Tuesday, August 11, 2009



The General Elections in Kenya,
December 2007
Clark C. Gibson, James D. Long
Department of Political Science,
University of California,
San Diego, 9500 Gilman Drive,
#0521, La Jolla, CA 92093-0521, USA

On 27 December 2007, Kenyan voters participated in the fourth elections since the re-introduction of multi-party Politics in 1991, casting ballots for the president and members of parliament. Little violence occurred on election day, and observers considered the voting process well organized. However, delay by the Electoral Commission of Kenya (ECK) in announcing the results incited serious unrest in the country. Challenger Raila Odinga had taken an early lead on the first day of counting, but incumbent President Mwai Kibaki erased that margin and went on to win by 2%.

The hasty inauguration of Kibaki on 30 December, and claims of vote rigging, fostered violence throughout the country. The fighting resulted in nearly 1200 deaths, 500,000 displaced persons, and the widespread destruction of land and property.

Mediation efforts by former United Nations Secretary General, Kofi Annan, led to a power-sharing coalition government in February, 2008 leaving Kibaki with the presidency while creating the post of prime minister for Odinga.

Independent analyses and the work of the Independent Review Commission to study the election revealed deep flaws in the vote tally process, undermining the credibility of the ECK’s official results. Since the ballot counts are untrustworthy, we present the results of our nation-wide exit poll. These data provide the only reliable information on the results of Kenya’s 2007 elections.

1. Background

Like most African countries, Kenya re-introduced multiparty competitive elections in the early 1990s. Daniel arap Moi of the Kenya African National Union (KANU) assumed the presidency in 1978 under one-party rule; he also prevailed over a divided opposition in the 1992 and 1997 multi-party elections. Moi abided by constitutional limits,appointing a political neophyte, Uhuru Kenyatta, as the KANU candidate in the 2002 election.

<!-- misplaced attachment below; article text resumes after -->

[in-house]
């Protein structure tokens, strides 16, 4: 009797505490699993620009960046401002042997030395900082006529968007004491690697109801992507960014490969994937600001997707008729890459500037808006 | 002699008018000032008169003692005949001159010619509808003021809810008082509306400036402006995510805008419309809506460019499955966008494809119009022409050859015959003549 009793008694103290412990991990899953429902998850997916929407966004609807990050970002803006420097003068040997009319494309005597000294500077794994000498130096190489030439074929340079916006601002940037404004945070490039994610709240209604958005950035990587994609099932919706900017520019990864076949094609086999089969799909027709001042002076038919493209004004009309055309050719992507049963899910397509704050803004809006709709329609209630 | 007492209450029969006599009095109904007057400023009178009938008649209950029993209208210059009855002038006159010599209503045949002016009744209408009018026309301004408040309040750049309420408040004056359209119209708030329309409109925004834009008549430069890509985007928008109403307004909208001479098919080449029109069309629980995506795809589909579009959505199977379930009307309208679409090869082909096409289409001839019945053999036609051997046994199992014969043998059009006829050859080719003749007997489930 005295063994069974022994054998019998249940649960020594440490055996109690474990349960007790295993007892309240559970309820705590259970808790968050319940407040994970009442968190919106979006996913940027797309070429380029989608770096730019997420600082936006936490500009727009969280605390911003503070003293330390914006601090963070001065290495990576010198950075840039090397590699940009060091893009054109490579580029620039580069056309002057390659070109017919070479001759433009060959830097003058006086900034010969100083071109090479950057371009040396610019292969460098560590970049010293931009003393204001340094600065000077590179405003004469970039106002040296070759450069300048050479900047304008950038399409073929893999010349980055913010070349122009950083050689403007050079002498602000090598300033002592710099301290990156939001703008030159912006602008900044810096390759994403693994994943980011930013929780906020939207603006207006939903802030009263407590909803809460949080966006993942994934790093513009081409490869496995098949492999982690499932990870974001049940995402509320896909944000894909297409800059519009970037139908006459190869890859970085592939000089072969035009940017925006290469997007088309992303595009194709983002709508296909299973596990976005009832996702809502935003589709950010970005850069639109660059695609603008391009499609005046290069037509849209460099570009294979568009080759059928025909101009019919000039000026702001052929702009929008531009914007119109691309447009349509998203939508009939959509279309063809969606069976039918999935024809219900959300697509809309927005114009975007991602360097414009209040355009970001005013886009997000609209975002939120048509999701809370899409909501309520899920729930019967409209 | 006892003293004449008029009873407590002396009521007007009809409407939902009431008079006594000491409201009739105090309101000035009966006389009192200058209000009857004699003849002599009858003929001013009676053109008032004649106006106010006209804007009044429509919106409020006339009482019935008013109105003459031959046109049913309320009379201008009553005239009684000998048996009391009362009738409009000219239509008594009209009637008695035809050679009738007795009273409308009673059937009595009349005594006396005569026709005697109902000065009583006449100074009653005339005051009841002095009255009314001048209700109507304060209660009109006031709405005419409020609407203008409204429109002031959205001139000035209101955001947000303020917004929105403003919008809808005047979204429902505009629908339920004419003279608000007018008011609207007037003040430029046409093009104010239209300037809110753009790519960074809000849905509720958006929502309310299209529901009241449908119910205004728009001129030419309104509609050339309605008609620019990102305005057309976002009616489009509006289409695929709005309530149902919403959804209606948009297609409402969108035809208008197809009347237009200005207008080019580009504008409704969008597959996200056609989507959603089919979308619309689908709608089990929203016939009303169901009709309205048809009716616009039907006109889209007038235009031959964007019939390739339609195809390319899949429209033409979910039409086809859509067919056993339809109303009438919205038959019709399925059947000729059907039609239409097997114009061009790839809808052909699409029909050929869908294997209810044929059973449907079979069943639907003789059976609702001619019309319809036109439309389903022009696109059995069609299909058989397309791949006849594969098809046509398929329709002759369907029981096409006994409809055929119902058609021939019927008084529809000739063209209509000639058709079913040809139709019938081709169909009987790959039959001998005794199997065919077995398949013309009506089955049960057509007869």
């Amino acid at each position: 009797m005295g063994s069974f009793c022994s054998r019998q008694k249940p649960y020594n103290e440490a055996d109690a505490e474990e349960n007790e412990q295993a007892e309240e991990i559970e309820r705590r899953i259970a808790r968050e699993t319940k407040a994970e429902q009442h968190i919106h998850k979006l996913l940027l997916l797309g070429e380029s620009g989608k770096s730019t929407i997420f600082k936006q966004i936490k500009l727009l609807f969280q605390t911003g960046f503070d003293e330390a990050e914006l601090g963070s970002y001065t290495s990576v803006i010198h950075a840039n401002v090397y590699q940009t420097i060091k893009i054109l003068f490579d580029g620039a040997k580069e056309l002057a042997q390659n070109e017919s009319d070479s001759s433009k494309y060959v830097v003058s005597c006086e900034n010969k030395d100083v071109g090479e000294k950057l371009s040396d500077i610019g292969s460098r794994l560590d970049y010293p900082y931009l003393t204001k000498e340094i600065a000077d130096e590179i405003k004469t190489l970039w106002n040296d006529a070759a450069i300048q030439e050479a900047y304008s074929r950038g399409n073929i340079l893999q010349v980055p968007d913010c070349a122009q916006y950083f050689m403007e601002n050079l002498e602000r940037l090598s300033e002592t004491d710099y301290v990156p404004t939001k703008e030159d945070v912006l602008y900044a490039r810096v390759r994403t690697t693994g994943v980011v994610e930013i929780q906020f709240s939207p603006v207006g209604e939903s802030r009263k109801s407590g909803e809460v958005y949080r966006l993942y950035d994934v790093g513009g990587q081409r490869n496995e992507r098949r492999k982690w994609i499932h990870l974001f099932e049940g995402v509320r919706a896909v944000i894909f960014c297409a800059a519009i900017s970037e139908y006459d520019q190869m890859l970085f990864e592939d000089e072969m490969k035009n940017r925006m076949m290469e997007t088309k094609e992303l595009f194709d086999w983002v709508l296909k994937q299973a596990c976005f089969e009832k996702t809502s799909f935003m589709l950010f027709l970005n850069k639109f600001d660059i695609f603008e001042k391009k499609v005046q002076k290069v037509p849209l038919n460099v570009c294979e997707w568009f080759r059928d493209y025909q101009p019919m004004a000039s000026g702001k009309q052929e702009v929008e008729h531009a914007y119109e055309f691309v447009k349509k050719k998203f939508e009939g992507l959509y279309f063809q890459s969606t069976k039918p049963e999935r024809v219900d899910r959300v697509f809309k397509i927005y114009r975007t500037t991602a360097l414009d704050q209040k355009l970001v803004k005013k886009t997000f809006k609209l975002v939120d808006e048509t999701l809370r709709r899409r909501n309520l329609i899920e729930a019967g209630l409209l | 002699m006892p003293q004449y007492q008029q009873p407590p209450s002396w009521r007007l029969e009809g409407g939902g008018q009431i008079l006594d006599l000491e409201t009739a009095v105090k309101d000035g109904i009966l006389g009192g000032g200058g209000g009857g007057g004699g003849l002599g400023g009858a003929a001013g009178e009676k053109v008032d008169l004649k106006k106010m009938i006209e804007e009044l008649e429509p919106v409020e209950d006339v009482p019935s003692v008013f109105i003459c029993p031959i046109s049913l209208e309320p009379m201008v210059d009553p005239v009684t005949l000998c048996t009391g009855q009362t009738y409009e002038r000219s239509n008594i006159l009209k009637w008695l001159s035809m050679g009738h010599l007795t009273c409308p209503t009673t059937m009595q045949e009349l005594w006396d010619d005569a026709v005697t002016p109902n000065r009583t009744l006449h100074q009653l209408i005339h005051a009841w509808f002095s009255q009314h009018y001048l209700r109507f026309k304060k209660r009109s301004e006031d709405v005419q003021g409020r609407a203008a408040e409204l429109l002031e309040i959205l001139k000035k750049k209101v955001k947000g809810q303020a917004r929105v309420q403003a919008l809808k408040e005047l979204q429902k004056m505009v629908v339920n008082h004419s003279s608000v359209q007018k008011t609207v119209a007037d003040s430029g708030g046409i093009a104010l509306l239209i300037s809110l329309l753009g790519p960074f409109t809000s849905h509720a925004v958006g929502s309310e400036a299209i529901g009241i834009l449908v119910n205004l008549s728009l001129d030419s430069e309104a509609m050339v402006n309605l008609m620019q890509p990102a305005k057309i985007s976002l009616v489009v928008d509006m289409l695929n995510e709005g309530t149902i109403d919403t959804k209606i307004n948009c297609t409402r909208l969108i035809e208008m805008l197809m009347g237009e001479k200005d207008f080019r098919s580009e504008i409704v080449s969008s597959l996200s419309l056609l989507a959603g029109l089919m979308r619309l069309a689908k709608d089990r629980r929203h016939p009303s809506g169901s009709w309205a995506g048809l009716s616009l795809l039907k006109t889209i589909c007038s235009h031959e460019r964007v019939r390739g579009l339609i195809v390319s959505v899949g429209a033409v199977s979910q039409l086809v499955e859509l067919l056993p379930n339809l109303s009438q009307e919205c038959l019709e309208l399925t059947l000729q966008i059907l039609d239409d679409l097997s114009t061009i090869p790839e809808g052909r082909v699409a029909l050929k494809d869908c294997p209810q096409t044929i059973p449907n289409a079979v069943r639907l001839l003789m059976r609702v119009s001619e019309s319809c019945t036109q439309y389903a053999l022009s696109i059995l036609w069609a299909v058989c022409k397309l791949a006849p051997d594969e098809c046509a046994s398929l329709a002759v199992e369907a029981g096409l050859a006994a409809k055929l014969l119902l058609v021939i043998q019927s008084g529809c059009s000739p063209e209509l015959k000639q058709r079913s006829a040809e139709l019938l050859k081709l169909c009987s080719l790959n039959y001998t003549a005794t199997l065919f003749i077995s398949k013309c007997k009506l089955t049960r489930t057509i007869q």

The opposition National Rainbow Coalition (NARC), headed by Kibaki, defeated Kenyatta in a landslide. Kibaki’s electoral coalition included Odinga from Nyanza province and Kalonzo Musyoka from Eastern. Standing as a ‘change’candidate in the 2002 election, Kibaki promised important political and economic reforms after Moi’s lackluster
performance throughout the 1980s and 1990s. He promised to deliver a new constitution that would decentralize Kenya’s bloated central government by, among other things, creating the post of prime minister (slated for Odinga)and strengthening parliament. Echoing the reforms promised elsewhere in Africa, Kibaki also advocated universal
primary education for Kenyan children.

Kibaki inherited a negative growth rate, and alarmingly high rates of unemployment and poverty. Importantly, he turned Kenya’s economy around; the agricultural and services sectors grew impressively, as did the flow of international aid (severely reduced during the Moi era). By 2007, the economy rocketed to a growth rate of nearly 7%.Kibaki also delivered on his promise of universal primary education.

The NARC coalition, however, disintegrated over the issue of constitutional revision. The draft of the new constitution, produced at the Bomas Convention, hewed closely to the promises made by Kibaki ahead of the 2002 election. But Kibaki erased the curtailment of presidential powers in revisions of the draft, which was
presented to voters in a 2005 referendum. Kibaki’s reversal led to Odinga, Musyoka, and others defecting from NARC and forming the Orange Democratic Movement (ODM). ODM campaigned vigorously against Kibaki’s version of the constitution, which was rejected 58–42%.

2. Electoral system